Advertise Technology

In the past, advertisers focused more on emotion than technology when marketing products or services. It has long been believed that the feeling of using a product sold more than the product itself.

Today, however, brands are more transparent than ever when advertising their gadgets and widgets. Gen Z likely knows more than you think, so be direct to help your young customers become experts. Everything from contributor content, blog posts, to banner ads, are taking a turn for the technological. Technology driven content should offer your readership insights into what your platform does differently than others.

Simply by adding a “How it Works” tab in your website’s navigation, you can increase the authority of your most marketable features and intentionally focus on details and features that define your brand.

Illustrating your platform’s functions using interactive content and images is a great way of reaching young audiences with actionable data while engaging and offering clarity. The more Gen Z understands, the more they trust your company’s ability to support their needs.

Make Video a Priority

Last, but not least, make your content move. This is the most crucial piece of advice for any company targeting Gen Z.

In a survey by Animoto, 96 percent of customers said they find video helpful when making purchase decisions online, and 73 percent said they are more likely to purchase a product after watching a video.

Once you have a clear mind on your customer’s journey, be sure to create content that flows accordingly. Telling your story through video (see tip #1) is just one facet of having content that follows your customer throughout their online journey and each customers across your main touch points. As your customer progresses through your service funnel, your video content should act as a guide, offering bits of edible information to clarify and engage your customer.

There are a number of benefits gained by creating video content that flows seamlessly, such as inspiring action, establishing loyalty, and offering information. Often, when a customer lingers on a brand’s content, they are looking for something specific, be it clarification or convincing.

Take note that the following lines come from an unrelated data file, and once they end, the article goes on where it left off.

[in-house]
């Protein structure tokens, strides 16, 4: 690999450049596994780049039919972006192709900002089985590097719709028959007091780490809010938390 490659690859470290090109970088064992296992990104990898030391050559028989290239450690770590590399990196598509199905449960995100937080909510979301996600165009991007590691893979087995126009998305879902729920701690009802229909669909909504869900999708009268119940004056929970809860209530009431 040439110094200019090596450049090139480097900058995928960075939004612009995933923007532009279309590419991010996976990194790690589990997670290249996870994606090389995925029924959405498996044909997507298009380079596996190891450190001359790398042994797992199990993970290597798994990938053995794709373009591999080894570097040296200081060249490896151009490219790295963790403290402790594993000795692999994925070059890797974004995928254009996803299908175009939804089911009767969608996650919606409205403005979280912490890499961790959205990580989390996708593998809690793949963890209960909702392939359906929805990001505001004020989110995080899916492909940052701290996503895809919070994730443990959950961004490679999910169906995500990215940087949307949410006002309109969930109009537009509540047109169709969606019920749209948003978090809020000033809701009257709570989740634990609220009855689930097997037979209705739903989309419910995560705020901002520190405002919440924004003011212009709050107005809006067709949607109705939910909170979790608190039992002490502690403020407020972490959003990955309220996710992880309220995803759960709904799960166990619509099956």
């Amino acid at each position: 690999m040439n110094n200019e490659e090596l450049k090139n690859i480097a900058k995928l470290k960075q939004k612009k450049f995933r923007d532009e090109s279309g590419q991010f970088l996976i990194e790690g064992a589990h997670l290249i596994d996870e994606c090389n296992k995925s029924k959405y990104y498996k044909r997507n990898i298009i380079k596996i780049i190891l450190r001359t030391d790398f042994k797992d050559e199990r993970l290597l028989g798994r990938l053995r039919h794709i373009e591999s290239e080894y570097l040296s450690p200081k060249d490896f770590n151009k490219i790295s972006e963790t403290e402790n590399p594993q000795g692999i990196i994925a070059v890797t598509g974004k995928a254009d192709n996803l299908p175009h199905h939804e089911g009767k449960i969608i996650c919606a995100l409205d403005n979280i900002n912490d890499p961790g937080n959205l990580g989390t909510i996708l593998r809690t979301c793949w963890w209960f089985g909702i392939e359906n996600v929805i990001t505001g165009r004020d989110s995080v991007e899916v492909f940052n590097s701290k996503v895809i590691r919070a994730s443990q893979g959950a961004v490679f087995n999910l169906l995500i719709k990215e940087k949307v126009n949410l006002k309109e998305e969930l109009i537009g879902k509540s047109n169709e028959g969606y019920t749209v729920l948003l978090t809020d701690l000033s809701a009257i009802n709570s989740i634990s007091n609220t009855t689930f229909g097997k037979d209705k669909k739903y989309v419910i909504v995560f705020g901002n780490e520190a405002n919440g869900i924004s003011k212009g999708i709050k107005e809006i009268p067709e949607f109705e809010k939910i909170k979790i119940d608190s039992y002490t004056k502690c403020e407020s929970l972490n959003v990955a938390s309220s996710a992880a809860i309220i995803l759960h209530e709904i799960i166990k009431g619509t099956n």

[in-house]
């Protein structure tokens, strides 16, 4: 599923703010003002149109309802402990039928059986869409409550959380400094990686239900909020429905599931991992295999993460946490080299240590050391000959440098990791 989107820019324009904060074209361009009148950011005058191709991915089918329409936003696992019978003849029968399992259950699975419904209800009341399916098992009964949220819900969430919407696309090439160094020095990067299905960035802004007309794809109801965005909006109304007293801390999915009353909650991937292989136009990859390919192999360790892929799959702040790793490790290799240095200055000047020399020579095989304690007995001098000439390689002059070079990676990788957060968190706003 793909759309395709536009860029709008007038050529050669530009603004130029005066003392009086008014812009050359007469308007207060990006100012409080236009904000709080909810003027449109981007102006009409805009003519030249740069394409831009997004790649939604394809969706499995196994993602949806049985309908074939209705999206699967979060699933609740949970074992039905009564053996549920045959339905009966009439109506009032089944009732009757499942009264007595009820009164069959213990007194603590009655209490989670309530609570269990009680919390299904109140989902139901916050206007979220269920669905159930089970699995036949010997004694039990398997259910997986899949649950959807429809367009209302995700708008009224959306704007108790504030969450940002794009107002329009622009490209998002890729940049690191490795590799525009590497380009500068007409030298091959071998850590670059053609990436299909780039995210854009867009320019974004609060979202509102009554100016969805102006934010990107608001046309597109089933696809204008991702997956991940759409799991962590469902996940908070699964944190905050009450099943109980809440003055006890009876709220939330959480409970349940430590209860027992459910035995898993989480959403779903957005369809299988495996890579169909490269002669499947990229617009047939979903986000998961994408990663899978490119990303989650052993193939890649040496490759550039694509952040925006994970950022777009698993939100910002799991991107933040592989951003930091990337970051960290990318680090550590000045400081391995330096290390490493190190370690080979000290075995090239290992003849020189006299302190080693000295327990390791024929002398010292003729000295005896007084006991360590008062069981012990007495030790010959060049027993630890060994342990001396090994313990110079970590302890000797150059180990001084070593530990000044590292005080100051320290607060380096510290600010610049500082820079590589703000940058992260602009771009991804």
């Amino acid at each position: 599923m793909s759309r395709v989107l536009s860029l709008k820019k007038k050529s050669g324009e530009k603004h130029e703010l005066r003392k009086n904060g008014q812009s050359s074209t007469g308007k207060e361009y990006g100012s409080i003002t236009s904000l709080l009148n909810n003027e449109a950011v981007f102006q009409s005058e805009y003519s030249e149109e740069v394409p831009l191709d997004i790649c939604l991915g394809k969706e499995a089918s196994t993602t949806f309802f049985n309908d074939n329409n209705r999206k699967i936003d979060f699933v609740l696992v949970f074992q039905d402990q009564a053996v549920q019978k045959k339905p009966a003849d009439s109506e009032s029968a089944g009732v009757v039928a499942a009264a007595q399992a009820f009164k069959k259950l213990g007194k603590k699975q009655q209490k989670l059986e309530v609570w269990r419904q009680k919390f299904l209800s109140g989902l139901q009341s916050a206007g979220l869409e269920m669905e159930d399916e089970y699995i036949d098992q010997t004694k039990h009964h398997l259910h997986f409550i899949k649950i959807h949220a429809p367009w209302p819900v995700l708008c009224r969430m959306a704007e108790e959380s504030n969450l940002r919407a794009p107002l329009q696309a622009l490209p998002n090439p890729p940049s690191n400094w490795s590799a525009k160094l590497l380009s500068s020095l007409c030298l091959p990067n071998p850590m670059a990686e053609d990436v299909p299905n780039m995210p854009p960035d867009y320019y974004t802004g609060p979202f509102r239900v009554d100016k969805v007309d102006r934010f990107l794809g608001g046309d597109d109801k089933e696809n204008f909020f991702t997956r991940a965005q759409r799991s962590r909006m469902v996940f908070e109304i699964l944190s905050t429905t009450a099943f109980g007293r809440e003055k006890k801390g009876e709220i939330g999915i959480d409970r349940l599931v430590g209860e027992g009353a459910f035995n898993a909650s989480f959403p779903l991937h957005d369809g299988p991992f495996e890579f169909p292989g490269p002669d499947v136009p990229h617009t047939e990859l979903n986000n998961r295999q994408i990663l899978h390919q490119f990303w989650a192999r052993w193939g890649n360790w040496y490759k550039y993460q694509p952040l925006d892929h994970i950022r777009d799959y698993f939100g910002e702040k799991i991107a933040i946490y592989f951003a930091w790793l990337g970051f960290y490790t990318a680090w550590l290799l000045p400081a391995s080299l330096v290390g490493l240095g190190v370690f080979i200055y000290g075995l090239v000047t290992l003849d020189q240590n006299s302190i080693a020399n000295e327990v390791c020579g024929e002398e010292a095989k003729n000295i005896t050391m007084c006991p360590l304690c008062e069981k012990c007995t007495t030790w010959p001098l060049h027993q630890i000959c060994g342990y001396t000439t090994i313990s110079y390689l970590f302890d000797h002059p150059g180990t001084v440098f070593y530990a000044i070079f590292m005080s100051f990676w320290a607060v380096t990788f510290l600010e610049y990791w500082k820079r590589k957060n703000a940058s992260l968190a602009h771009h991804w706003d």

Video has the power to provide your clientele with clear and fun-to-use breadcrumbs along your customer journey.

Final Musings About Gen Z

The beautiful thing about journey mapping your way to masterfully curated content is the payoffs can be massive and ongoing.

Having a content-centric approach to your Gen Z audience has more power than you can ever know. With the share button and the big five social networks, your name has the potential to be spread far and wide in the online sphere.

However, to create the kind of content that turns users into customers, customers into long-term buyers, and loyal buyers into brand ambassadors, you must understand how your audience interacts online and how your company can offer them engaging content and actionable information to optimize their online experience.

image credit: shutterstock

About Daniel Glickman


Daniel Glickman is the CMO at Roojoom, a platform for creating personalized web experiences. Daniel is a keynote speaker, blogger and author.

Spin Sucks in Your Inbox

One response to “Five Tips for Mapping Your Content Journey to Fit Gen Z”

  1. biggreenpen says:

    It’s gonna take a minute to absorb “on Buzzfeed for hours at a time.” Being the parent of a 16 and 19 year old, I think I see this playing out in my life. I do like the shift to consumers being more interested in what a product does than how an advertiser tells them it’s going to make them feel. However, I worry about the general approach these young people have developed sometimes — expecting to have a video explanation, to not have to be patient, to not be bored. Because there are some things in life (flying a jetliner and surgery come to mind) where the willingness to read the fine print, be bored, and look stuff up in printed manuals is pretty key to doing the job well. I guess time will tell!

Leave a Reply

Your email address will not be published. Required fields are marked *

  
Please enter an e-mail address

[postmatic_subscribe_widget]